– After the War –
After the War, they began to build new houses in the fields up at the back of our town. The houses were needed to cope with the growing number of families with children. It was the time of the great Baby Boom.
After the War, Alec Wells and his family moved into one of the new houses. Alec built a little hut and kept two greyhounds in it. He said hardly a word to anyone. He had fought with the Eighth Army in North Africa, a Desert Rat, just like Granddad. The men called him ‘Bomber’ Wells; I never found out why.
After the War, our family moved into one of the new houses across the road from Bomber Wells. Dad had joined the Royal Navy just as the War was ending. He served on HMS Victorious, an aircraft carrier. He didn’t see any action, or so he said, but he stood in the rubble of Hiroshima after they dropped the bomb on it.
After the War, Andy Clark and his family moved in next door to us. Andy had joined the Army when the War started. He came home on leave one day to find that his mother and father and siblings had been wiped out in the Greenock Blitz. He was shot in the head on the first day of the Normandy Invasion, and part of his skull was replaced by a metal plate. He would go crazy whenever he drank whisky.
After the War, Eddie Maudsley and his family moved in a few doors along from us. Eddie had been a Sergeant Major in the Royal Engineers, a rank that he continued to hold in the Territorial Army. Having campaigned in North Africa and all across Europe, Eddie knew more than most about the War and how it was fought. He was persuaded to purchase all six volumes of Winston Churchill’s history, The Second World War, but when he realised what arrogant tripe that man had written he gave the books away; the last time I saw them, they were propping up the corner of our settee where the leg had broken off.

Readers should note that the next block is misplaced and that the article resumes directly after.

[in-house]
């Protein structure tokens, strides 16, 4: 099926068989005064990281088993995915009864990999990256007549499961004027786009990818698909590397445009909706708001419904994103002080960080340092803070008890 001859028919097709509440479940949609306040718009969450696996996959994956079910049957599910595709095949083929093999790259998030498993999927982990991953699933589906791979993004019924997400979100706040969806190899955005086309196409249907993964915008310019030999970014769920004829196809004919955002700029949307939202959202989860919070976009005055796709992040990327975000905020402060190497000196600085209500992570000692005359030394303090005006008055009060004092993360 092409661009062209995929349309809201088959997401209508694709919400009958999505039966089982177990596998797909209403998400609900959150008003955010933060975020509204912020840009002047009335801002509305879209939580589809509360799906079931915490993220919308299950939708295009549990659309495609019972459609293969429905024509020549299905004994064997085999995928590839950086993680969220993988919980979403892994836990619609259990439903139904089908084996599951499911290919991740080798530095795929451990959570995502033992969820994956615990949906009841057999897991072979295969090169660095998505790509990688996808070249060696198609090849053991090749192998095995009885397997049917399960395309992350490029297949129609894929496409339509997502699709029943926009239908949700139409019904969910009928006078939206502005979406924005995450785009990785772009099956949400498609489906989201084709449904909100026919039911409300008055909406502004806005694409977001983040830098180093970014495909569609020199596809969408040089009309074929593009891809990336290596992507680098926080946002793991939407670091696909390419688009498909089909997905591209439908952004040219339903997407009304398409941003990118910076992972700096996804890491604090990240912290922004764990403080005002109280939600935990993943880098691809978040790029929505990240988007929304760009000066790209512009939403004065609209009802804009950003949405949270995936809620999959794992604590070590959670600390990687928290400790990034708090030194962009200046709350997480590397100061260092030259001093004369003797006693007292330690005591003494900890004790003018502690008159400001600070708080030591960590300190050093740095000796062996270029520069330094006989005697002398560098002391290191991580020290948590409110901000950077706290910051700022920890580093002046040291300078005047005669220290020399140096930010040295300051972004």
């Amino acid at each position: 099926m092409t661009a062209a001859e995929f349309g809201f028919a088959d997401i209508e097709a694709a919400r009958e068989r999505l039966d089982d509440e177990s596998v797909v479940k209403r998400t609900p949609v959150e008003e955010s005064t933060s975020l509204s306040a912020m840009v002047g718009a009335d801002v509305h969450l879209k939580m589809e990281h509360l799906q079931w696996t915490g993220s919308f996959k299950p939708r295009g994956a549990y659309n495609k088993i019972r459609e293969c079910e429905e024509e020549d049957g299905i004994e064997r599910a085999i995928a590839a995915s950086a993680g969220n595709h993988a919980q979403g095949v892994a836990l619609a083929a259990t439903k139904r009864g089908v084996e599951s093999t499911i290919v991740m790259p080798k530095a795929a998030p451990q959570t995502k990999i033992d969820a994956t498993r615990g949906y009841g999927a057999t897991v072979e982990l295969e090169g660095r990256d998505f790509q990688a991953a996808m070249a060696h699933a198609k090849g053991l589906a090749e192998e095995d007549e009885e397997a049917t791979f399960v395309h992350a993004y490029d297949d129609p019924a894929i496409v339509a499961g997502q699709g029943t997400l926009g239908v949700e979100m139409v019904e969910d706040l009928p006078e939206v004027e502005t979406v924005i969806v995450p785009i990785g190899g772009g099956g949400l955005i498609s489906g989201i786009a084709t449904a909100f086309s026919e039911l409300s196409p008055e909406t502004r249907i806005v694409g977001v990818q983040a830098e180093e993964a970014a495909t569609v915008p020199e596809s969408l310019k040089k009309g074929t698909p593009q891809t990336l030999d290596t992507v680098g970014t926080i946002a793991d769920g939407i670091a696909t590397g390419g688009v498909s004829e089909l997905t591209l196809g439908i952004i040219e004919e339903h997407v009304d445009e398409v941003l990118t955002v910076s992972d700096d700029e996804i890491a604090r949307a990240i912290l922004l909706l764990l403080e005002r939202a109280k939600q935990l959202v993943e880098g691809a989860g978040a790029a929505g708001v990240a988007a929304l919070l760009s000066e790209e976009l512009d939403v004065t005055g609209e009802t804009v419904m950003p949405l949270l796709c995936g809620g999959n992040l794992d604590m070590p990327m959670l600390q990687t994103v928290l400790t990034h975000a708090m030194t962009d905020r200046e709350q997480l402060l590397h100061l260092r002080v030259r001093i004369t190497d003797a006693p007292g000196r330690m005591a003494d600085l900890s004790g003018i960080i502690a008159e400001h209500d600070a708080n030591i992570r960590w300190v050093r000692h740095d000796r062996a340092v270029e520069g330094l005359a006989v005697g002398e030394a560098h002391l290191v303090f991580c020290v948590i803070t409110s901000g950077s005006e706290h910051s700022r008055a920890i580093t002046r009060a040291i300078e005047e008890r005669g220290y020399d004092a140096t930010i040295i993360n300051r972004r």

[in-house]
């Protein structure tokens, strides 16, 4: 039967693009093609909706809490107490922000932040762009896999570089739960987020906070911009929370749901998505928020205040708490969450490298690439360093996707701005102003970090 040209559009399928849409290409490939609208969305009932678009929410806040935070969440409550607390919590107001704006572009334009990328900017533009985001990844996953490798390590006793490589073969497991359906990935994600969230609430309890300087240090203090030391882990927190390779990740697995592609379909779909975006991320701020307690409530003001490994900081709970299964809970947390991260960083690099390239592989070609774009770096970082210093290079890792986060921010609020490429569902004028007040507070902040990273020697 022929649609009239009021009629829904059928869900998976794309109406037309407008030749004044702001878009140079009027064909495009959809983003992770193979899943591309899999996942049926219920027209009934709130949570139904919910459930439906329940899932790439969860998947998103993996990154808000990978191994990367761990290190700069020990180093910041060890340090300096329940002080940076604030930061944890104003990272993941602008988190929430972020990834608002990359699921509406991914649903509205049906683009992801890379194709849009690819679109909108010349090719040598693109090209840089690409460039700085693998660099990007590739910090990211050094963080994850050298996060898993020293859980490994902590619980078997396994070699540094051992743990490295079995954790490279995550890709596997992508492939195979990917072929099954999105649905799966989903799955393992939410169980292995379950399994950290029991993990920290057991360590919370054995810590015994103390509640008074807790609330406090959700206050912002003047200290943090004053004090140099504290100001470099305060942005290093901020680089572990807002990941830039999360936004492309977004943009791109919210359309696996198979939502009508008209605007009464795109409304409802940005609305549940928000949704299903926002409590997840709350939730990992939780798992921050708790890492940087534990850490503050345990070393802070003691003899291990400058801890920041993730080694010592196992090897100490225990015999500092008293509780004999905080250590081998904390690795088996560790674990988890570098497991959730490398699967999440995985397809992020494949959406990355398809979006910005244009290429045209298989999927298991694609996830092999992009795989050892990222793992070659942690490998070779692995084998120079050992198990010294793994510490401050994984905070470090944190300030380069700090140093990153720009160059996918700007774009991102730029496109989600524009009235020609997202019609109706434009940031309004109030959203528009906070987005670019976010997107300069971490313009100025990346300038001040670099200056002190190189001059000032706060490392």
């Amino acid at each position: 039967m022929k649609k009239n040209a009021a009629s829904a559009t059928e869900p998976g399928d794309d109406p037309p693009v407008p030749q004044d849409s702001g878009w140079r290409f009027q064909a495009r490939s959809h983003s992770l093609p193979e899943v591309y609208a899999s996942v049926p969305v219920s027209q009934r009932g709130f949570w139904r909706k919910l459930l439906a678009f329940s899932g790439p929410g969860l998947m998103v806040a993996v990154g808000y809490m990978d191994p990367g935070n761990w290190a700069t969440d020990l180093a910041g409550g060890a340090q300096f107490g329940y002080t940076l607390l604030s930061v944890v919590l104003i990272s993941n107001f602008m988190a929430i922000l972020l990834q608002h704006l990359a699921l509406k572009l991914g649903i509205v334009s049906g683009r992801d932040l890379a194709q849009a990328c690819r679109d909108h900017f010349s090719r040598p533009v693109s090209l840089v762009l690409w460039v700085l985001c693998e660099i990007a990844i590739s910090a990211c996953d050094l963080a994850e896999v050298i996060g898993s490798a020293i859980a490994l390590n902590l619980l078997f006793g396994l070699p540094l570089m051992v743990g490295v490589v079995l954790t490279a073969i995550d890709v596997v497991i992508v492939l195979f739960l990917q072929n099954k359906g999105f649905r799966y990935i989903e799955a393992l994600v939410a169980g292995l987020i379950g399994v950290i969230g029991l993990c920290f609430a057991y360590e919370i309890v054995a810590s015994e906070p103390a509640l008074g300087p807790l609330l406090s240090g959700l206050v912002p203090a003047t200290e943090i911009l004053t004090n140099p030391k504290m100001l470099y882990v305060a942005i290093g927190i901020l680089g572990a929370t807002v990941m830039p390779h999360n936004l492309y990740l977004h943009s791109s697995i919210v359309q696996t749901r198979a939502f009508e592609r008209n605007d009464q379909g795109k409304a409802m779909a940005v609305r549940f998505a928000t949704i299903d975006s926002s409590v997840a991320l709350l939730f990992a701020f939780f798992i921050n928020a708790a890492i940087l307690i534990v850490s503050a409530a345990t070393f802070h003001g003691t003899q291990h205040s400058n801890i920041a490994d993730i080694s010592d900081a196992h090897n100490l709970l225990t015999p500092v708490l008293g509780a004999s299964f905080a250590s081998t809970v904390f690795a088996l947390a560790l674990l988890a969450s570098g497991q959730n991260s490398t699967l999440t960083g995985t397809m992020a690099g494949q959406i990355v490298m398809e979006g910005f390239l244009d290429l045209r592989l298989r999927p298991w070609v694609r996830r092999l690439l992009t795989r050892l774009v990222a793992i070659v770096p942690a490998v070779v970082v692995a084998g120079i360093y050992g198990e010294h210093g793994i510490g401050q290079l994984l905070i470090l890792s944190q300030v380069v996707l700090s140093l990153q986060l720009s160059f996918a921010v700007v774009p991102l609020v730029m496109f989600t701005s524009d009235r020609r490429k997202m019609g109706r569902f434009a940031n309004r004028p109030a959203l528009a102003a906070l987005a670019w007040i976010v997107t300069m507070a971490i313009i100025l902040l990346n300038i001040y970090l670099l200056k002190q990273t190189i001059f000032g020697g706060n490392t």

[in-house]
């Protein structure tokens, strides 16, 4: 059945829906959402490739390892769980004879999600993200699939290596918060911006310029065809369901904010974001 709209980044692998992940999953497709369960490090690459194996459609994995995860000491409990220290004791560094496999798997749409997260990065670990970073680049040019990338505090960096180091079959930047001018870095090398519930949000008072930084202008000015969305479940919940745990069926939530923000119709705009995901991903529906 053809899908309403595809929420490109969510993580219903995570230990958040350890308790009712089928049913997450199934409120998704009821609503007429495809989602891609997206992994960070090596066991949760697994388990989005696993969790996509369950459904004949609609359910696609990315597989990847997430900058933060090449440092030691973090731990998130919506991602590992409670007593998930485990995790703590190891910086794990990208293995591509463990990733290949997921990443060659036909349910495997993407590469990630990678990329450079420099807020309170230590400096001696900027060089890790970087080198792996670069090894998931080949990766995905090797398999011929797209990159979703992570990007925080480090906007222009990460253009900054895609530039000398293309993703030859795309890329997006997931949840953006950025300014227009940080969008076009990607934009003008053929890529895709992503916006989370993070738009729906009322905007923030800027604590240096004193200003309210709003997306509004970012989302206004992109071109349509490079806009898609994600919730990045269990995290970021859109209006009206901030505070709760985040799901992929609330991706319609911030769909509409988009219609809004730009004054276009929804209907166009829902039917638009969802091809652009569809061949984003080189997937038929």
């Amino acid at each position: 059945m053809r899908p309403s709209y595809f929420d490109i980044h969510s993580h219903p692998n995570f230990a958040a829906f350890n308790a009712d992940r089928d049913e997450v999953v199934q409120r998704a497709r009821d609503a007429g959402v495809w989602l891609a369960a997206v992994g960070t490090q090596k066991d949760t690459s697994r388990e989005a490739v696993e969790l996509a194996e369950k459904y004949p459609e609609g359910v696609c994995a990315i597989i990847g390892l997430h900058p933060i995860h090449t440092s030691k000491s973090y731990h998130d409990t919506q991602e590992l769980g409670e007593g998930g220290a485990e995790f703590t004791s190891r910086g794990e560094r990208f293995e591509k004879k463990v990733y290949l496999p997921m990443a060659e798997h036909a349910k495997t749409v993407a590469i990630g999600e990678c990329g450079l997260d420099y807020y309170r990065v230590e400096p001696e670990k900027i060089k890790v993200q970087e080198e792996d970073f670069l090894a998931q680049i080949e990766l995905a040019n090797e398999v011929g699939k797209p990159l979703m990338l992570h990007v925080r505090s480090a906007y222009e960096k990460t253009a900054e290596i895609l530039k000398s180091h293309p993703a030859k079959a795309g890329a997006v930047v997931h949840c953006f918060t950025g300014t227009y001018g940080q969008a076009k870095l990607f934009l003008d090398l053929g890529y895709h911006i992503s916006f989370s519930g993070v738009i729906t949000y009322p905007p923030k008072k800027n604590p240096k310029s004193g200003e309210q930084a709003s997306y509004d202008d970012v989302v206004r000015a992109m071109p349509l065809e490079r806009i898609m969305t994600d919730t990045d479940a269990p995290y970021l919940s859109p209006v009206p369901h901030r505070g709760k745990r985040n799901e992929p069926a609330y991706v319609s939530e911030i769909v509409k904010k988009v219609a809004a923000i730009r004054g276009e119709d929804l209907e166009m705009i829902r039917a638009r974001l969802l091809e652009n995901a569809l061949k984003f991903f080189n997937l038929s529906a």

After the War, the Mathiesons moved in next door to Eddie Maudsley. Mr Mathieson was a Black American, the only coloured man in our town. He had been a GI during the War. His wife had a foreign accent. People said that she was probably a Jew who had survived the concentration camps, but no one spoke to her because she was loud and rude and sounded German.
After the War, Jimmy Martin and his family moved into our street. Jimmy told my mum once that he had been captured by the Germans early on in the War. He spent the remainder of the War working down a salt mine in France. He and his fellow prisoners weren’t treated badly, though, and they got on quite well with their guards. One day, when the Germans realised that the War was lost, the guards took Jimmy and the other prisoners down the mine and told them that they were going to be executed. But the guards cried and said they couldn’t go through with it and just left them there. Jimmy admitted that he hadn’t been right in the head ever since that day. He often sat for hours on end at the open window of his front room, watching the comings and goings on our street and shouting out insults at the people he saw.
After the War, Johnny Ward came to stay with his mum and dad round the corner from us. Johnny hardly ever ventured out of the house. It was said that he had been a Japanese prisoner-of-war for years and that, instead of going to bed at night, he would sit cross-legged in the dark in the front room, poking the coal fire and staring into the flames.
After the War, they eventually got round to clearing the field at the end of our street, pulling down the six-foot high barbed-wire fence and breaking up the concrete buildings which the fence enclosed. We children thought at first that it had been a camp for German prisoners-of-war, but we found out later that it was the barracks for the soldiers stationed around our town to protect the Forth Bridge from attacks by the Luftwaffe.
After the War, they tried to remove all the physical traces of the War from the towns and countryside. But they couldn’t remove the mental traces. In our little street and in a hundred thousand other streets, the memories of the War festered for a generation.
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